Run Time: 103 min.
Studio: Lion’s Gate (official site)
Trailer

By Jarvis Mishler, Staff Writer for Film School Rejects

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  • http://bryanmckay.com/blog Bryan McKay

    After reading through your review, I was rather shocked to see you had only given a “C” as your final grade. It seemed as if you had nothing but praise (and high prase at that!) for the film, and I’m not entirely sure where this came from. The two criticisms you leveled at the film in your “downside” section were hardly addressed in the review itself.

    A good review should be in the writing. One shouldn’t rely on a grade or a number of stars to contribute any useful form of criticism. When your entire review seems to contradict your conclusion, it’s hard to understand just what opinion I should be taking from your piece.

  • http://www.livejournal.com/~silverstarhawk Jared

    Excellent review, although the content seems to be significantly more complimentary than the letter that summarizes it. Still, I’ll be looking into this one.

  • Annie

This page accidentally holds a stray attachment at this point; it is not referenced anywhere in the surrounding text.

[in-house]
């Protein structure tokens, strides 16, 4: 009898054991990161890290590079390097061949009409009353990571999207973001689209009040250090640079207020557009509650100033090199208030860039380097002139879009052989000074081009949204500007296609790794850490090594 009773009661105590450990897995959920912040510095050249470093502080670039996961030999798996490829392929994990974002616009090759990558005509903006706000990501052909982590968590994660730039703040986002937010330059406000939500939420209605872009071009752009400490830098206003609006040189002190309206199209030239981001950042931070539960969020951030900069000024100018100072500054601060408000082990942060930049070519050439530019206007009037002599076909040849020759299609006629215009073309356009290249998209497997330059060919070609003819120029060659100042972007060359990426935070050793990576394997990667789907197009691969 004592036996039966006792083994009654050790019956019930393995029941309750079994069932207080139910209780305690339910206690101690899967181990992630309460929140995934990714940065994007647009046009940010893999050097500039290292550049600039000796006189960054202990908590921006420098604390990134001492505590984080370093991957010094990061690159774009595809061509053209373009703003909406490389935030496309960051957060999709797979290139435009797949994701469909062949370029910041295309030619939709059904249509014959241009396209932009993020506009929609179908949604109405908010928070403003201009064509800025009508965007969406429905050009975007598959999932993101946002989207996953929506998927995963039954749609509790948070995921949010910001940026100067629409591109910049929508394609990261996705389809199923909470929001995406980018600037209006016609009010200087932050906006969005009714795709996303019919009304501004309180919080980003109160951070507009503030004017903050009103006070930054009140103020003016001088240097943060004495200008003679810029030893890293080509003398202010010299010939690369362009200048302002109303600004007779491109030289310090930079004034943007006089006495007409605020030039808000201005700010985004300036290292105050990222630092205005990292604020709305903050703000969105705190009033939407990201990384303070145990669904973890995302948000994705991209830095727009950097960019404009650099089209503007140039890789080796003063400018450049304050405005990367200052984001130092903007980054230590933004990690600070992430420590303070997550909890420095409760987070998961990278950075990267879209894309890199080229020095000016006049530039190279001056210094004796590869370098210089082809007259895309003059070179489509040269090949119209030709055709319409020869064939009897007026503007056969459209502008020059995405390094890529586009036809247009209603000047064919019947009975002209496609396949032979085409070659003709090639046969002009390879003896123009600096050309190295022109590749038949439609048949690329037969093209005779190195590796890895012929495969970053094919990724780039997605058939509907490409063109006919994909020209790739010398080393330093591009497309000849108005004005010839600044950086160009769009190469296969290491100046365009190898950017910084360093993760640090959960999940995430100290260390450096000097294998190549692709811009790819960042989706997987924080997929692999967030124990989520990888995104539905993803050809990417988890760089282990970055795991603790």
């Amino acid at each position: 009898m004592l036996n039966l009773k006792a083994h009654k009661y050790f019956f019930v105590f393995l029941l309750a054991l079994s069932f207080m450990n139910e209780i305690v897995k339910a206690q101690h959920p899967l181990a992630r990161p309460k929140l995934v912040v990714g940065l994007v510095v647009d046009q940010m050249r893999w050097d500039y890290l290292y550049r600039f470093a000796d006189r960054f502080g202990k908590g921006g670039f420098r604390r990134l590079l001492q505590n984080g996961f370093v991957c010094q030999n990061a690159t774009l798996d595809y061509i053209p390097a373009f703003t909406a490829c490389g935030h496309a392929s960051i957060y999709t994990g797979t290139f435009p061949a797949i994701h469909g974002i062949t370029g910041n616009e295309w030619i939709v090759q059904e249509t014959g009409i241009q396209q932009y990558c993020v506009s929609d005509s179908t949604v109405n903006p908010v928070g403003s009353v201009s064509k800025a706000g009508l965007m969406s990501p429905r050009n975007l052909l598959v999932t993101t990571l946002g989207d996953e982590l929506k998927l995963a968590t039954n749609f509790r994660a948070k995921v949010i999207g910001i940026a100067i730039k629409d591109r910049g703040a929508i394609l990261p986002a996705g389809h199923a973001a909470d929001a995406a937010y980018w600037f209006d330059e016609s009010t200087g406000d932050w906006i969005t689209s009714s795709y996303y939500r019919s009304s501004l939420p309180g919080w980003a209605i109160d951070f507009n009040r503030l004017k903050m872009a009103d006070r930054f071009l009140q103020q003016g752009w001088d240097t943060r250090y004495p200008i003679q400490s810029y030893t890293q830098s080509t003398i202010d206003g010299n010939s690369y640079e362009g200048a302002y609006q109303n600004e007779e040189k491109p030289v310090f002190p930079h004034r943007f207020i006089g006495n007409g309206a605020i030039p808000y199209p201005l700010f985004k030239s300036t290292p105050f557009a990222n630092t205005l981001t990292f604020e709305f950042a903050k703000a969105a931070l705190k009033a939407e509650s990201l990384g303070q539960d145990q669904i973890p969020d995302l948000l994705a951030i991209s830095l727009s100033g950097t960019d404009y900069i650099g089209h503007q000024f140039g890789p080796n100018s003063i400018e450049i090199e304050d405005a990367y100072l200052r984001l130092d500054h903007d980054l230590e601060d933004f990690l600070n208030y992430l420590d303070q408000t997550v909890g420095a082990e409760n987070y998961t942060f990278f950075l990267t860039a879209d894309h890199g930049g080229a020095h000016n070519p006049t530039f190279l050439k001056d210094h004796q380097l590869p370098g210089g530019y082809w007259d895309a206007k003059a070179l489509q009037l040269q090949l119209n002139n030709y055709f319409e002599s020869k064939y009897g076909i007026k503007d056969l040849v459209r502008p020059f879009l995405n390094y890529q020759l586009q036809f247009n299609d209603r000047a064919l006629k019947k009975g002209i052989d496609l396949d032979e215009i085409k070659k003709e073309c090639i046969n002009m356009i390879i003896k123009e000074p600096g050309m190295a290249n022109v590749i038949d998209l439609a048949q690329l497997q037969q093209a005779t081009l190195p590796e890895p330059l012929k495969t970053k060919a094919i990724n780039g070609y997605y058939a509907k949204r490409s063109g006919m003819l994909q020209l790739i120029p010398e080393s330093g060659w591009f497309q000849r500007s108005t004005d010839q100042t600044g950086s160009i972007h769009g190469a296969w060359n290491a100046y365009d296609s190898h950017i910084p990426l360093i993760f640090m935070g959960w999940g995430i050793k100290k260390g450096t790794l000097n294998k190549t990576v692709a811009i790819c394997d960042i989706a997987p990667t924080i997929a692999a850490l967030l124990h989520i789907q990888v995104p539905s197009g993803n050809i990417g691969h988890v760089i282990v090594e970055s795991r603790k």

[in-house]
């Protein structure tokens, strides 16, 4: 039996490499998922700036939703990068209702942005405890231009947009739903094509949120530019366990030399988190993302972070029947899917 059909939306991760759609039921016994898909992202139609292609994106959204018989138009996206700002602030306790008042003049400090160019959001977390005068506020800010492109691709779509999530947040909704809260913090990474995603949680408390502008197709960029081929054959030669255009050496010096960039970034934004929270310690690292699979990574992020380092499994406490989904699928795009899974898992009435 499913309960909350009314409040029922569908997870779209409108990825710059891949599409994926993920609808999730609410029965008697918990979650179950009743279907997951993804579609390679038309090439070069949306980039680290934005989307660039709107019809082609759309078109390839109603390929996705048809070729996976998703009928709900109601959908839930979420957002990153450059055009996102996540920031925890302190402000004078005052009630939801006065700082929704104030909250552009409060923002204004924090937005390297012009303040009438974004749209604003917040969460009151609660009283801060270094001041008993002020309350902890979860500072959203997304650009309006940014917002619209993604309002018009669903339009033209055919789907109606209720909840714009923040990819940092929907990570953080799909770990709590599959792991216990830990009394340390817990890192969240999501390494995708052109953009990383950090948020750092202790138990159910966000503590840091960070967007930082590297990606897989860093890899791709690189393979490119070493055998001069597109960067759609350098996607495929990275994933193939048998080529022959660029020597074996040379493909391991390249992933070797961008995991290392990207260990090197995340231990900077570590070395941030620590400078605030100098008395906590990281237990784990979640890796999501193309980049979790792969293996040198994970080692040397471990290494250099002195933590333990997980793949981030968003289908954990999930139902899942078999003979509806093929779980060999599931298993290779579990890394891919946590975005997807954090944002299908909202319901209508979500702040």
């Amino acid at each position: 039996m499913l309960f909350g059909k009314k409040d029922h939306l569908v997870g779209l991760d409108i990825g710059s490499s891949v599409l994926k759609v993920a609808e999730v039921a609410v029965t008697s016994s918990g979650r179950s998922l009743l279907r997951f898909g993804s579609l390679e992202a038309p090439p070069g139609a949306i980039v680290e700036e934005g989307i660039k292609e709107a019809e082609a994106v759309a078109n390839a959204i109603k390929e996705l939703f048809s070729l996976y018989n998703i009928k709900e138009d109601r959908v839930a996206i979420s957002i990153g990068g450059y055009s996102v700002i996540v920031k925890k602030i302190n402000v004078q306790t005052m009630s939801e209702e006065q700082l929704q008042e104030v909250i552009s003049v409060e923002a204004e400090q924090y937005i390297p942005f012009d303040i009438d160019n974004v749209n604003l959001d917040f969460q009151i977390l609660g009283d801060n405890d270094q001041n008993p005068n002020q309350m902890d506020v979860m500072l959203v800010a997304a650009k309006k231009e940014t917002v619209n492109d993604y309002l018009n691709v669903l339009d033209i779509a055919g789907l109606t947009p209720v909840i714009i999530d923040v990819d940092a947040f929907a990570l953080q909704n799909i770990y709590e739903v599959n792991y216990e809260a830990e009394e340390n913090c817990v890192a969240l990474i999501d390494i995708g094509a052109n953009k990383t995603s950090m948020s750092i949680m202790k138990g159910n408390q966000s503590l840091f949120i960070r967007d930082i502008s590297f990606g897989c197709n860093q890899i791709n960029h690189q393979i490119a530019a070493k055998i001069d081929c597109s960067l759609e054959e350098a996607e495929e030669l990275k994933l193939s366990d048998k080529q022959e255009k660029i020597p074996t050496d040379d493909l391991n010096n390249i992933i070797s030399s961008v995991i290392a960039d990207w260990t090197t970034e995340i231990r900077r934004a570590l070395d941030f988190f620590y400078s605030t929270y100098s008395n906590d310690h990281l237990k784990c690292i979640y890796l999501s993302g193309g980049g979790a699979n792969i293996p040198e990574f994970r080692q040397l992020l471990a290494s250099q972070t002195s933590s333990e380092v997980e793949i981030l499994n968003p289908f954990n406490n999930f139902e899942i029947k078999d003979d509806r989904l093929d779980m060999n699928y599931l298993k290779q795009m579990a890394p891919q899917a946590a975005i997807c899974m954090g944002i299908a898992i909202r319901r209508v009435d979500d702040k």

WARNING….SPOILERS FOR THOSE WHO HAVE NOT SEEN THE MOVIE. I have seen this movie – and plan on seeing again this weekend. It is truly a dynamic movie in every aspect. I agree that your review of praises and your final grade are at opposite ends of the spectrum. I do take issue with your comments of Patrick Wilson. He is NOT an unknown in either the film or Broadway world, having been nominated for an Emmy (“Angels in America”) and two Tony’s (“The Full Monty” and “Oklahoma”). He is currently on Broadway in “Barefoot in the Park” and has received praise for his portrayal of Paul. In “Hard Candy” he has been able to show what an incredible actor he really is, what amazing range he has, from the suave, handsome first impression of Jeff, thru the tormented, angry, desperate, and finally pathetic soul that has no other option but to end his life. Compare this to Mr. Wilson’s character of Raoul in the movie version of “Phantom of the Opera”. This movie is magnificently directed by David Slade, with close ups and intriguing use of color and minimal background music so that we, the viewer, are sucked into and mesmerized by everything that is happening on screen. I do agree that Ellen Page is amazing also. She was 17 when this movie was filmed 2 years ago. She will soon be seen in the new “X-Men” movie. It is a movie that will leave the viewer talking about it for days to come. I highly recommend it. My grade is an A+.